ROI vs. VOI: What Can You Expect From a Wellness Program?
While you may expect reduced health care costs when you fund and implement wellness programs, recent studies suggest that isn't always the case and employers shouldn't expect an immediate cost-savings return on investment (ROI) as the measure of success. In fact, some lifestyle management components to promote healthy lifestyles don't deliver returns that were higher than costs.1 Instead, think of value on investment, (VOI), the long-term savings potential in broader sense.
Value over returns
Your program may not immediately save your company health care dollars. While you might not have the ROI you want right away, that's like only seeing the bull’s-eye and not the target itself. A VOI, or target, can include increased job satisfaction and personal satisfaction (less turnover), increased productivity or creativity, among other long-term health benefits for employees.
Stop health risks before they start
If you help employees avoid adding new health risks to existing ones, long-term cost-savings are actually greater. For example, a recent RAND study found that participants in the PepsiCo wellness program's disease management component reduced costs by $136 per member per month with a 29% drop in hospital admissions.1 Keeping employees the healthiest they can be, and out of the hospital due to complications or new problems, means everyone hits the mark.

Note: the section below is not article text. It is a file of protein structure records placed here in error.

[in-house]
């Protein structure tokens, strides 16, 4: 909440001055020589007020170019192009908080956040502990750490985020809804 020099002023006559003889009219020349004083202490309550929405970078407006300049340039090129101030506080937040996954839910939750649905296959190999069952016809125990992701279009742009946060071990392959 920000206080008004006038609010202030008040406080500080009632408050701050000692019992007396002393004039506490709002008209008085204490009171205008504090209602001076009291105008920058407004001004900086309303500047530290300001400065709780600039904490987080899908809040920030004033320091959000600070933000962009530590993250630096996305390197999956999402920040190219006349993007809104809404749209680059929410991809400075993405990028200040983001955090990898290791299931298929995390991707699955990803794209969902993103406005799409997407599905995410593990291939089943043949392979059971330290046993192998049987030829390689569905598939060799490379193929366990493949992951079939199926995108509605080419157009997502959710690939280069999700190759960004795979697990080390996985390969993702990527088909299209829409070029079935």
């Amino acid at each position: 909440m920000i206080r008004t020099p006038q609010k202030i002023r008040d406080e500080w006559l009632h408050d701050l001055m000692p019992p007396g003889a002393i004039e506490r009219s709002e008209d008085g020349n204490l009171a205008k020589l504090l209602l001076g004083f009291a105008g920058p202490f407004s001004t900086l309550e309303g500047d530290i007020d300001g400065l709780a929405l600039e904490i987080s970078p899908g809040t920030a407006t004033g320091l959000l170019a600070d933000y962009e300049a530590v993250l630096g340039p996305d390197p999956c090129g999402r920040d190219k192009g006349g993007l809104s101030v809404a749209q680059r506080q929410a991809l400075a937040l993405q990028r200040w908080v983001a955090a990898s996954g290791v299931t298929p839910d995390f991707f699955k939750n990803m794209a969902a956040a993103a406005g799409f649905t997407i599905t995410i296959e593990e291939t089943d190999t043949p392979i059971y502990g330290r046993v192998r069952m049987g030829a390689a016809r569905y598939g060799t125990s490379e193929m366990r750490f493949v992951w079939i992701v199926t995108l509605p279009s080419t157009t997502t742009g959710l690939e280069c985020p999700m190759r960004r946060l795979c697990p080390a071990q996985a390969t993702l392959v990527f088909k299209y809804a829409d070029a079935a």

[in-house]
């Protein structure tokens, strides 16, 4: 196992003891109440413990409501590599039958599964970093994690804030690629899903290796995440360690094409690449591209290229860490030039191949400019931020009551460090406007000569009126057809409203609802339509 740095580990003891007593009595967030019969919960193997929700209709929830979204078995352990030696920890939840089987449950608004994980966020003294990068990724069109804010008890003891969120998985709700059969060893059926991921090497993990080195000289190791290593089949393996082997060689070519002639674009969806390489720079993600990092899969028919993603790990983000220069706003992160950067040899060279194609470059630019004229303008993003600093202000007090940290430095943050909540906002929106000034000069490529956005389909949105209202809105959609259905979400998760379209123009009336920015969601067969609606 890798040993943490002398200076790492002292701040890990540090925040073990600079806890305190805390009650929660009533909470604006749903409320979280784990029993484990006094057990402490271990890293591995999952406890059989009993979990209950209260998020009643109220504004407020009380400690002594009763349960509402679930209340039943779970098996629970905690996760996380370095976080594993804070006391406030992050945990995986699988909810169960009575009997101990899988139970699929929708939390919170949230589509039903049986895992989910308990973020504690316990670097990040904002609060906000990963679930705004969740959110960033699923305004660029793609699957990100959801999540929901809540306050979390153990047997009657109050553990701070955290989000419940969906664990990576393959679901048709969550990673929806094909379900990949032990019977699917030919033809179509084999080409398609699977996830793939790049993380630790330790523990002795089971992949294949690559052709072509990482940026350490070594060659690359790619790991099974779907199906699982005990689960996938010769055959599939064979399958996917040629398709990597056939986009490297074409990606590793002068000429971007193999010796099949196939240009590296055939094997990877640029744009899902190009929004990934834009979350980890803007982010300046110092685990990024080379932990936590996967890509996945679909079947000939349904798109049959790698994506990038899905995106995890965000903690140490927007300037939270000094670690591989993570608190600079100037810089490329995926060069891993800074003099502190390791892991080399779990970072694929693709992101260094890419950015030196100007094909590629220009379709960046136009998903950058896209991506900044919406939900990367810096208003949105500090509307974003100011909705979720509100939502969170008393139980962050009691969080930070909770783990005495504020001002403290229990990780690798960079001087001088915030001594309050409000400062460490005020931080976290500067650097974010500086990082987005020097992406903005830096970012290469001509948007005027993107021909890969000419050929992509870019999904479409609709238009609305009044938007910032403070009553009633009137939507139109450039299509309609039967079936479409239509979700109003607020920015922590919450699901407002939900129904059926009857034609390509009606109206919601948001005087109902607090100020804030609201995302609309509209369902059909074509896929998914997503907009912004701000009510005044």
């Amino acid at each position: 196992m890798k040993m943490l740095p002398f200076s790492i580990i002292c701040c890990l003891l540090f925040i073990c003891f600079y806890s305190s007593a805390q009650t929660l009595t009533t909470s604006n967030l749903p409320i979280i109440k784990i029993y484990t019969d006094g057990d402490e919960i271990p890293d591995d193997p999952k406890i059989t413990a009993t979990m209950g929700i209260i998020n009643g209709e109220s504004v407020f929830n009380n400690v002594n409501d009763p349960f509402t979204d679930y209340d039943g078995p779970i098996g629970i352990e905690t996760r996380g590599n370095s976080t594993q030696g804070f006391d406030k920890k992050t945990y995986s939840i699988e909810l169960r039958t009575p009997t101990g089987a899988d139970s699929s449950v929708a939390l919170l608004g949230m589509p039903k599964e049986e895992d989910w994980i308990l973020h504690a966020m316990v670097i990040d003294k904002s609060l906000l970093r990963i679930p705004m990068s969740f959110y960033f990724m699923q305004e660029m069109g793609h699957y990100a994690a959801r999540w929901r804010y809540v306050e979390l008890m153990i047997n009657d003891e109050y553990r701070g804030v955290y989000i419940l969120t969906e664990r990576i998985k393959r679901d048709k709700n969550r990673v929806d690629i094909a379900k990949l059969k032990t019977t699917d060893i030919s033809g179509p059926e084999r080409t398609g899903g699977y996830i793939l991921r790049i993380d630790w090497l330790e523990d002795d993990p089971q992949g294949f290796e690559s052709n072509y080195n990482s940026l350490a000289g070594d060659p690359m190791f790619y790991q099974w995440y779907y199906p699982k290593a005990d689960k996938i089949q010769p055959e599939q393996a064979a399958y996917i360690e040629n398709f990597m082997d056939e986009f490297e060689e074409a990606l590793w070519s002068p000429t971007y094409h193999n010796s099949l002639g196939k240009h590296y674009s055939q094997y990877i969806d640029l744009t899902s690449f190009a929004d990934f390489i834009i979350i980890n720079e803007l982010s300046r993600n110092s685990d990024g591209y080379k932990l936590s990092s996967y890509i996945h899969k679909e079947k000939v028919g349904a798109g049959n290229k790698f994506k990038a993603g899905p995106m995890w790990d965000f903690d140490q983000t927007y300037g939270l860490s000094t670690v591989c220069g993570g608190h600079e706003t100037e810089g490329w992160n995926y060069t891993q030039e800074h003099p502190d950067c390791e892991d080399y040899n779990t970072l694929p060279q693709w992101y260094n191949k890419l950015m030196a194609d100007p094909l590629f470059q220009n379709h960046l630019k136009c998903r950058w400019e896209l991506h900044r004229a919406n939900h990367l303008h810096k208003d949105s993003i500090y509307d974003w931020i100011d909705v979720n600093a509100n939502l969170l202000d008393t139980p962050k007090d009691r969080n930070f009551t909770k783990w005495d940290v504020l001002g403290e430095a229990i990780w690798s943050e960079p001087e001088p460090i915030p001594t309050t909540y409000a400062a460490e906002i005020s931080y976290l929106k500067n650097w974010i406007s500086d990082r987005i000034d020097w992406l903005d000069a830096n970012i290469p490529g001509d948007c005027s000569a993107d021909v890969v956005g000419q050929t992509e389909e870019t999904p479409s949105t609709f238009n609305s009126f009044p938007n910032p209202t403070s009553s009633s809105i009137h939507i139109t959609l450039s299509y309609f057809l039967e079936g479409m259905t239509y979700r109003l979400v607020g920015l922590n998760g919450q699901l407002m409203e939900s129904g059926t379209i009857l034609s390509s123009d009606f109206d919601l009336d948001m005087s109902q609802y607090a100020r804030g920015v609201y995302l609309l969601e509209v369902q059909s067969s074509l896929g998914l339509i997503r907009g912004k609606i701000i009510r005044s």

Programs work better together
Multiple, integrated programs improve your chance of success. It's like getting extra power to hit your target. When PepsiCo employees in the RAND study took part in disease management and lifestyle management programs together, the savings were $160 per member per month — $25+ greater savings a month. Plus, employees taking part experienced a 66 percent drop in hospital admissions.1 Combining programs helps you keep your whole target in sight.
Look for long-term solutions
Wellness programs do lead to productivity-related indirect savings, including less absenteeism, happier employees as well as reduced disability and workers’ compensation costs.2 It's hard to capture the total value of a behavior change or wellness program immediately, so be prepared for a long-term commitment to increase your wellness program's success rate.
When you keep your target in sight and provide ways for employees of all health levels to hit it, the total score easily adds up to, or surpasses, a bull’s-eye.
1 RAND Corporation website: Worksite Wellness Programs Can Cut Chronic Illness Costs; Savings for Lifestyle Improvements Are Smaller (January 2014): rand.org.
2 Society of Human Resource Management website: Critics Challenge Corporate Wellness Program ROI (December 2014): shrm.org.